Sunday 8 July 2012

This Week in Liberty

So, after a long absence from the blogosphere, I'm back. Degree over and plenty of time to blog between job applications (although I hope that this free time dries up in the form of paid employment soon). To get into the swing of things, I'll just give a quick comment on some stories for the week (maybe I'll do this every Sunday, who knows?).

Libya - So, elections is it? I notice the BBC and the like are very happy with this. Democracy, woo! Whilst I'm glad that the socialist Gadaffi is gone, I'm going to hold my breath at least until this new lot write up the new constitution. If the constitution is not set up to limit government, then I think Libya will just be another illiberal country with a pretence of democracy. I hope that whoever takes over is at least better than Gadaffi.

Barclays and Libor - So, Barclays and several other high street banks, seemingly with the knowledge of the ever dodgy Bank of England, fixed Libor rates. This is fraud, hammer anyone guilty. Sack anyone at the BoE who knew about it and was either compliant or did nothing. I have no faith however, in any inquiry, judge-led or otherwise. More regulation, they will surely say, failing to recognise that part of the problem here is clearly regulatory capture by the large banks. Free Banking I say!

House of Lords Reform - I don't think much of the HoL reform proposals, but the Other Place does need to be reformed away from the ever growing list of Labour party donors and that sort of ilk. Ideally, something like a democratic chamber with more power than the current Lords, with longer term lengths (maybe 8 years, with Commons term reduced to 4?) and staggered voting, to ensure that it doesn't just become a Commons Mk. 2 but bringing in some legitimacy. Honestly, this would be about the last thing I'd rebel over if I was a Conservative MP. Would be more angry over the lack of real spending cuts and tax rises in the budget (the Darling plan would have had deeper cuts!).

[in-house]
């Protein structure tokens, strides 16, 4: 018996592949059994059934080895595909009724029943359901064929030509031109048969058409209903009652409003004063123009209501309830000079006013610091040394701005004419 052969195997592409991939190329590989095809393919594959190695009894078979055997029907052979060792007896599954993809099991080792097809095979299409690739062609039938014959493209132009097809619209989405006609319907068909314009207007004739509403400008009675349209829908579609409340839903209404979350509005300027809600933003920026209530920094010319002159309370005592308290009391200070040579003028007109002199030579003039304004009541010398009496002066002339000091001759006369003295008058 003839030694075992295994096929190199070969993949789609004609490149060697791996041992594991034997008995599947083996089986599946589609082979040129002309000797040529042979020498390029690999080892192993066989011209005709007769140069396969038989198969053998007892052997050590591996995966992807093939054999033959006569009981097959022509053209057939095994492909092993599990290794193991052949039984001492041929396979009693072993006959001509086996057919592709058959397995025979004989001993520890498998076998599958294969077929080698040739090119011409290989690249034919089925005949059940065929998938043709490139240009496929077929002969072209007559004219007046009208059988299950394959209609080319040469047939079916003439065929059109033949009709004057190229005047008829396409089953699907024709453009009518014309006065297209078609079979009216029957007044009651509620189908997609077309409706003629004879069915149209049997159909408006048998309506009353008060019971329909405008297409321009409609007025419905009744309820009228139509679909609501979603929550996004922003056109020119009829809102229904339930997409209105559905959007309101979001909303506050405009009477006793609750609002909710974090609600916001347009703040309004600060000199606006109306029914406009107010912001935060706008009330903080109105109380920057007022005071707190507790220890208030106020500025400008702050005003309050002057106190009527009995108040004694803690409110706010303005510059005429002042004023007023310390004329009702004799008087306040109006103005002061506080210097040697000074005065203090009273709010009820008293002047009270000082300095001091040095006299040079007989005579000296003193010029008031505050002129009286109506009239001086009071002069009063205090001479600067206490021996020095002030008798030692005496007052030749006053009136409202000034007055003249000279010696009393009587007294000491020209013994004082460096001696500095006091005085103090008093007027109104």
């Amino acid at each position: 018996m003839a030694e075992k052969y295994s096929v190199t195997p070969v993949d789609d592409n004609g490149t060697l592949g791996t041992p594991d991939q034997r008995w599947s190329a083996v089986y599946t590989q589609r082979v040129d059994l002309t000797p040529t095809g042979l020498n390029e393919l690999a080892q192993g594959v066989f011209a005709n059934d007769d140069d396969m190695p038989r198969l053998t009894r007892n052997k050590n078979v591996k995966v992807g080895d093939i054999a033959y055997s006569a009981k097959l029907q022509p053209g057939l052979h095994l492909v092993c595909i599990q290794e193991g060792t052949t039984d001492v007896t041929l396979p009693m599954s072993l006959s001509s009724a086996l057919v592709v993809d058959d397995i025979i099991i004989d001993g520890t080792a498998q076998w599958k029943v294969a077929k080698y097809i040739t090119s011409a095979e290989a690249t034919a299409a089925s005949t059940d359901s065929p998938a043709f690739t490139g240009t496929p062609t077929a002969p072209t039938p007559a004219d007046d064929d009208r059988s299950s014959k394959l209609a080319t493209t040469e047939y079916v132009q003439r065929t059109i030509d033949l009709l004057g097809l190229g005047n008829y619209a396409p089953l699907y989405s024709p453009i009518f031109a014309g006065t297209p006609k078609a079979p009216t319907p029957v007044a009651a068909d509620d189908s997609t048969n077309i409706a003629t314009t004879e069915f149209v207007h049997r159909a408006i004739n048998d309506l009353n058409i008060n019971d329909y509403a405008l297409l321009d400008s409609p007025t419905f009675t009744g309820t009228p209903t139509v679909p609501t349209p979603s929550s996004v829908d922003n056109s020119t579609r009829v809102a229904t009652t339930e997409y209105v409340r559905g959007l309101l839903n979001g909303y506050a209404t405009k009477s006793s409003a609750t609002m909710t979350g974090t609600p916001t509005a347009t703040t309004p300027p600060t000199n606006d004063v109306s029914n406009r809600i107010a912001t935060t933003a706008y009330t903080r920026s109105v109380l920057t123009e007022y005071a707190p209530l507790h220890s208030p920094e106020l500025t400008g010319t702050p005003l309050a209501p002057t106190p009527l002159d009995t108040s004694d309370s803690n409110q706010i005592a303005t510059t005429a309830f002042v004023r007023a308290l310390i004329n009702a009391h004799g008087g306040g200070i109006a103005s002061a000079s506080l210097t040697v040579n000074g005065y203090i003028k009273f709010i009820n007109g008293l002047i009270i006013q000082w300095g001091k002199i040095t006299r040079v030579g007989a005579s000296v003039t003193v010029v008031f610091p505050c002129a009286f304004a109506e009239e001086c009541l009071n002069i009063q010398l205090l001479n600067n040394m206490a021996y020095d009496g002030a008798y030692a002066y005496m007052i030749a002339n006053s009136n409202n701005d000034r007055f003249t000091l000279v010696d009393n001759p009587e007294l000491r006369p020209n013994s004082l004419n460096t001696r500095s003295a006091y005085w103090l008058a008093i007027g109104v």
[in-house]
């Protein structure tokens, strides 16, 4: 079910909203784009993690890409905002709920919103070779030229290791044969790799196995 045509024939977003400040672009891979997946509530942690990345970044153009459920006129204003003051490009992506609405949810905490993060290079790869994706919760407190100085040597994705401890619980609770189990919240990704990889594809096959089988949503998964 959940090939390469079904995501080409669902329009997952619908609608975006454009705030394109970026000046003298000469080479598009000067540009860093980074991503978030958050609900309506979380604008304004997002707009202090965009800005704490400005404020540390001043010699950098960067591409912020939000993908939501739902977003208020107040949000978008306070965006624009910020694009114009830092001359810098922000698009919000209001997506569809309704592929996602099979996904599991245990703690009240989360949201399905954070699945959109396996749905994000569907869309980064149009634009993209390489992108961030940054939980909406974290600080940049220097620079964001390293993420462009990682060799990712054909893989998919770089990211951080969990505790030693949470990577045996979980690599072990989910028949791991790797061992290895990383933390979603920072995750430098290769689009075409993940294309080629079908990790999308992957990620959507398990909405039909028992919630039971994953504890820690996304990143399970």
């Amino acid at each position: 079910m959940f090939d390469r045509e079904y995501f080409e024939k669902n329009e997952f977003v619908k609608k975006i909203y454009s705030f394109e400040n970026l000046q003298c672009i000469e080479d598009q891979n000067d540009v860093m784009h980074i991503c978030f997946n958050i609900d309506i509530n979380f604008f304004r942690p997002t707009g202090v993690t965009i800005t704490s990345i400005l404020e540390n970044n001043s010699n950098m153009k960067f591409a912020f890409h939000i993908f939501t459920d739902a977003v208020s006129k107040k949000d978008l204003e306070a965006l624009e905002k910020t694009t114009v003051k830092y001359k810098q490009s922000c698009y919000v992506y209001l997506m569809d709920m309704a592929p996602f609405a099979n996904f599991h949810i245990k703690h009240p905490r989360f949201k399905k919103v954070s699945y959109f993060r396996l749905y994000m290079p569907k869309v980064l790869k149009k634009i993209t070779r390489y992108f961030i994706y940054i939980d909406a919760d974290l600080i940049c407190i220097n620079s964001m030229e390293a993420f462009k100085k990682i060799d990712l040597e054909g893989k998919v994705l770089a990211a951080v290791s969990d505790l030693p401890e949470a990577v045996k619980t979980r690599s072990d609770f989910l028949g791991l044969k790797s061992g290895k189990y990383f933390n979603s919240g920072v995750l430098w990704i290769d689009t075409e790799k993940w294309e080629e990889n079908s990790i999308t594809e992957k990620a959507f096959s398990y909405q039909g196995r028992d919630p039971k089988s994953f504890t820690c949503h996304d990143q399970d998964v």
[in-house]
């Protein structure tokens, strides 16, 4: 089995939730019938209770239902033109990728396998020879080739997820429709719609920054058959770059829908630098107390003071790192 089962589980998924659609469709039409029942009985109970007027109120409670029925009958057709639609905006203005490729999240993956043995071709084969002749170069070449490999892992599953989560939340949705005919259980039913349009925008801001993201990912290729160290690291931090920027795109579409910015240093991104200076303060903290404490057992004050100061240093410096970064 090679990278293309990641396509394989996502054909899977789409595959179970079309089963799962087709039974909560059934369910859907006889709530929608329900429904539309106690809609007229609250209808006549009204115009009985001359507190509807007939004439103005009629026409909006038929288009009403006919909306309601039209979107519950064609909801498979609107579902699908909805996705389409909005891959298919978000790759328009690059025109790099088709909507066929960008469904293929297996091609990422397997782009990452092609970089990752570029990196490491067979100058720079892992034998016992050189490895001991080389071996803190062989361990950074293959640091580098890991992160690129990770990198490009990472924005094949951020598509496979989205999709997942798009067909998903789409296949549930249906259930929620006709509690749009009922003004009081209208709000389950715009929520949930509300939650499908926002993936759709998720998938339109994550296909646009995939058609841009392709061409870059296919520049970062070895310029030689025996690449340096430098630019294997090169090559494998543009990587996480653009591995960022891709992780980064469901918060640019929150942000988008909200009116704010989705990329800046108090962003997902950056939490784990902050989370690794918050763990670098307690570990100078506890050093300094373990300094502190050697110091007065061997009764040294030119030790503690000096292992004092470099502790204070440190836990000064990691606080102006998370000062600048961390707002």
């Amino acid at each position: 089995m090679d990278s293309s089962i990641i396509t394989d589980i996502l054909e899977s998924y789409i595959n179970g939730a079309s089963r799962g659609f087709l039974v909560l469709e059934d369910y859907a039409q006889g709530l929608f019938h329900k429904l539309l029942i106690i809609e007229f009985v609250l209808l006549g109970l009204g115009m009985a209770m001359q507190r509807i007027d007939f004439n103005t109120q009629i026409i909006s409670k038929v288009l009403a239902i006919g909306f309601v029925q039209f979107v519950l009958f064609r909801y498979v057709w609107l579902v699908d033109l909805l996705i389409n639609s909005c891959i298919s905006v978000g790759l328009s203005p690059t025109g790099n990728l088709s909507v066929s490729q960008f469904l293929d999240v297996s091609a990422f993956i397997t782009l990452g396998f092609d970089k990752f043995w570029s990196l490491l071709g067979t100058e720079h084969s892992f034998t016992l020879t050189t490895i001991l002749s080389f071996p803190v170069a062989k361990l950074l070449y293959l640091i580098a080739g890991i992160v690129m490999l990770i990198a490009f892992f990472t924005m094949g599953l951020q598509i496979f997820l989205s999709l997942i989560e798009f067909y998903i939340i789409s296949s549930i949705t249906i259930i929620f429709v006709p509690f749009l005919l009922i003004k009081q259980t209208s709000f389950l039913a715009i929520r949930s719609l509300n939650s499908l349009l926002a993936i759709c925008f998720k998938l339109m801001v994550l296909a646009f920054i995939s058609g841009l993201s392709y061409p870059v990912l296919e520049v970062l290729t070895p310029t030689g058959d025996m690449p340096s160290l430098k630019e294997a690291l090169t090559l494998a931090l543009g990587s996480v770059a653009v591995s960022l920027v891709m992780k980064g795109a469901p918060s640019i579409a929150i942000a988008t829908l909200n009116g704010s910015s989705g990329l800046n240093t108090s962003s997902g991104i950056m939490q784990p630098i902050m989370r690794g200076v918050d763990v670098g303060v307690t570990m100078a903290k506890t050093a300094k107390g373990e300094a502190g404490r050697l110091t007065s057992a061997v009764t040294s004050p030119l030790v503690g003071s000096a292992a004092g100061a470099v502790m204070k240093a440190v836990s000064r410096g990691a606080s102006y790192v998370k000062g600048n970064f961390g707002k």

Glaxo - They made antidepressants that didn't work and were unsafe, corrupted the regulators and doctors. Now the regulators get to look good by fining Glaxo for something they initially said was safe. Yay for regulatory capture again. Calls for more regulation, anyone? OK, so officially the drugs in question were never meant for children and teenagers, just adults. But if something makes children and teens suicidal (this is an antidepressent?), why would it not do the same for adults? The only reason I can think of is that an adults liver would be able to absorb more of the dangerous stuff. But even then, why would it help? The regulators have a lot to answer for here, as usual.

All in all, an interesting week for the regulators of the world, and I do hope that the Libyans come up with a half-decent constitution, they could become a model nation for that part of the world. Anyway, its good to be back to blogging.

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